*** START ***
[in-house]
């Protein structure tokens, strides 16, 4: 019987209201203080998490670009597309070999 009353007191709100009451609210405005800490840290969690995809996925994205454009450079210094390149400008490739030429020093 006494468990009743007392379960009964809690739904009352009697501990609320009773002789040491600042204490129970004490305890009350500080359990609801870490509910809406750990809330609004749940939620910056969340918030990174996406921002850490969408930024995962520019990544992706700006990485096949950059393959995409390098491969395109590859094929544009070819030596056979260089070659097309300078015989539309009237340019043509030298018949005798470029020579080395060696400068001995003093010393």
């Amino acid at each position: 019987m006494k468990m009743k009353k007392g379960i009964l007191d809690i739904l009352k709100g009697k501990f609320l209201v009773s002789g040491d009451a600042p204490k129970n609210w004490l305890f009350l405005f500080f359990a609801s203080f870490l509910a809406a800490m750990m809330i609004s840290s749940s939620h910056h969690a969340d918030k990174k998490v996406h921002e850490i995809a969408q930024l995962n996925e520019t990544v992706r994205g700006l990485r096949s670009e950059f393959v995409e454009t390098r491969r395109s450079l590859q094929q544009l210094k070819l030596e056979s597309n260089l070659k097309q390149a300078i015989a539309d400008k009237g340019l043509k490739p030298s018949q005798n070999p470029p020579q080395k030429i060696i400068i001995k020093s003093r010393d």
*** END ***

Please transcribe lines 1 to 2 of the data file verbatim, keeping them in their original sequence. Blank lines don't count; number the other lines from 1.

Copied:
[in-house]
């Protein structure tokens, strides 16, 4: 019987209201203080998490670009597309070999 009353007191709100009451609210405005800490840290969690995809996925994205454009450079210094390149400008490739030429020093 006494468990009743007392379960009964809690739904009352009697501990609320009773002789040491600042204490129970004490305890009350500080359990609801870490509910809406750990809330609004749940939620910056969340918030990174996406921002850490969408930024995962520019990544992706700006990485096949950059393959995409390098491969395109590859094929544009070819030596056979260089070659097309300078015989539309009237340019043509030298018949005798470029020579080395060696400068001995003093010393």